J Syst Evol ›› 2016, Vol. 54 ›› Issue (6): 626-637.DOI: 10.1111/jse.12213

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What do we know about Hawaiian ferns and lycophytes?

Tom A. Ranker*   

  1. Department of Botany, University of Hawai‘i at Mānoa, Honolulu, HI 96822, USA
  • Received:2016-04-18 Published:2016-12-15

Abstract: The Hawaiian Islands are home to one of the most distinctive fern and lycophyte floras in the world. Of the 144 native fern species, 76% are endemic and, including subspecies and varieties, 84% of the 167 native fern taxa are endemic. There are 15 native lycophyte species, 47% of which are endemic, and 16 taxa, 50% of which are endemic. I review here most of the available literature on Hawaiian ferns and lycophytes. Few species of ferns or lycophytes have been studied in any kind of detail and, for most, we only know basic classification and general ecological information. Although the total number of studies reviewed here is not large, research has been conducted on a wide range of topics including systematics, floristics, dispersal, phylogeny, biogeography, ecology, form and function, population genetics, microevolution, fern-animal and fern-fungi associations, reproductive biology, demography, ethnobotany, and conservation.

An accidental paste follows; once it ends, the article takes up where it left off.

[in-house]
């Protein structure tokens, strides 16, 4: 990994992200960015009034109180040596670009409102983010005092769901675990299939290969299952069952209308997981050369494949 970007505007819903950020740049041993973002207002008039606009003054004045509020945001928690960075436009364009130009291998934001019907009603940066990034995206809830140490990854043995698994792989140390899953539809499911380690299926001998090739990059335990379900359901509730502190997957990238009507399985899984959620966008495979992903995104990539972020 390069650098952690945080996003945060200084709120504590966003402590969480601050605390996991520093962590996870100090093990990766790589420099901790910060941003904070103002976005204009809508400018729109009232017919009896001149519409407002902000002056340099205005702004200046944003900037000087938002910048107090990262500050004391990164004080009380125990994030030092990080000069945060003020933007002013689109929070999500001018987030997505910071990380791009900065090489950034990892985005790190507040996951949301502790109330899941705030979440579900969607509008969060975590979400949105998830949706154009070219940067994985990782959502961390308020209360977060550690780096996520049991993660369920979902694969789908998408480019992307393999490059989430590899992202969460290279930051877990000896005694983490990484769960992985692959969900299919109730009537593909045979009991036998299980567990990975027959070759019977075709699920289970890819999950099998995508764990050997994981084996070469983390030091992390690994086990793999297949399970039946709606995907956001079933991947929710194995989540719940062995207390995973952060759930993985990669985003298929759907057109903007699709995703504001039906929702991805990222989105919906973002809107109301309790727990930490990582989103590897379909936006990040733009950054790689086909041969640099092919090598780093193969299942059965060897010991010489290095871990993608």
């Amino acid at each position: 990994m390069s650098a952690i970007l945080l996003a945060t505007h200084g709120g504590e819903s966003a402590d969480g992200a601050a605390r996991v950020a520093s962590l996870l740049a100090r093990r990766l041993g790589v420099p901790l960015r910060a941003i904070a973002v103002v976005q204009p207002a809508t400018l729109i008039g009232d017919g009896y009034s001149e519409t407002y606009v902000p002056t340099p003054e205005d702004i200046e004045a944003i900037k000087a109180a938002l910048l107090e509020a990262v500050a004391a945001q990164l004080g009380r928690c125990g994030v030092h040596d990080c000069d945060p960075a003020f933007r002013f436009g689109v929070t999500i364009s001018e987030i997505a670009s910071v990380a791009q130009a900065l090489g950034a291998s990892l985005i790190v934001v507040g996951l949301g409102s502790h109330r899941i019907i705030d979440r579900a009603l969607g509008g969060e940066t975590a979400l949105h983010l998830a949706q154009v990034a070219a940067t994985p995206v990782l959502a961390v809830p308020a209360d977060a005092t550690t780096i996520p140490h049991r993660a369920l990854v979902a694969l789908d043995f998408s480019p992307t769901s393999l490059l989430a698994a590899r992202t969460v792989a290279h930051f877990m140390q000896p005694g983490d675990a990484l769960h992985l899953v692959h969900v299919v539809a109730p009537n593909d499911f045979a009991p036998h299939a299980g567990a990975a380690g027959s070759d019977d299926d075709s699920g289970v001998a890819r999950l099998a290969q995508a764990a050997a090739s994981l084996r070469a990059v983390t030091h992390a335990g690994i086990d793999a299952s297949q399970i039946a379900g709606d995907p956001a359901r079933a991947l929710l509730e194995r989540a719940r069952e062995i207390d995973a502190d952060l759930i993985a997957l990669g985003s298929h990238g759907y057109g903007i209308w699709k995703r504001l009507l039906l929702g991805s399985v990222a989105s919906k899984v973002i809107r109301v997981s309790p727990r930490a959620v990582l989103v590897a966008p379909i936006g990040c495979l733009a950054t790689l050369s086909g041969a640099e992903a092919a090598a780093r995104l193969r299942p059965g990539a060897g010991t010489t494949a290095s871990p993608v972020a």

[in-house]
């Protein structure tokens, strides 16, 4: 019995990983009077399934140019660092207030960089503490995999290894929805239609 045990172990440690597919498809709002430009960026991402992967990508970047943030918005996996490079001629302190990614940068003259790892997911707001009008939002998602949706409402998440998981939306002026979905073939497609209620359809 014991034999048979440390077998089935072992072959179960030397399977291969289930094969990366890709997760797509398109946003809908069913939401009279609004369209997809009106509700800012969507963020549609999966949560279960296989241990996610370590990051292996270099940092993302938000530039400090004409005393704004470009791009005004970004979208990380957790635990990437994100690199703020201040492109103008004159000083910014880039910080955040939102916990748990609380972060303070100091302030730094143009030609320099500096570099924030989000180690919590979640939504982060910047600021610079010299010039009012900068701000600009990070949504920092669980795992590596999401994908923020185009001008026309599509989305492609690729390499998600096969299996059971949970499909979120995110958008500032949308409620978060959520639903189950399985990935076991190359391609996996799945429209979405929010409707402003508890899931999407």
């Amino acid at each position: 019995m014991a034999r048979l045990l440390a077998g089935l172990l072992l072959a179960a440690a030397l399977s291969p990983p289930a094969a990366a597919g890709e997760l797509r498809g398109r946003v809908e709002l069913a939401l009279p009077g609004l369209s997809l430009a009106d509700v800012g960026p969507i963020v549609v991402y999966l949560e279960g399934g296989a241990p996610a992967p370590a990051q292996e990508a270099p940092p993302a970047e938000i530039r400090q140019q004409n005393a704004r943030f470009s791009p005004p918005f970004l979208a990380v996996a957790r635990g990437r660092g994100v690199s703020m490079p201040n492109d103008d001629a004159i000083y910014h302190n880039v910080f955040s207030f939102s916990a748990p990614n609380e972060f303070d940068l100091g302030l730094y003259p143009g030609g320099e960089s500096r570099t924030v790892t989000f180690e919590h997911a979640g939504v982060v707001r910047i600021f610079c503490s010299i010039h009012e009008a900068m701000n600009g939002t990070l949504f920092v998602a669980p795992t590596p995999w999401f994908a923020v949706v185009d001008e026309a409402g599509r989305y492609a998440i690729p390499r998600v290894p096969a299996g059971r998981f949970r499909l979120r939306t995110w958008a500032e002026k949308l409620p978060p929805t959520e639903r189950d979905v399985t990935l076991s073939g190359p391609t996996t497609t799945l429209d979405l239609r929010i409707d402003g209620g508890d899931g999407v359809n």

Key words: ferns, Hawaiian Islands, lycophytes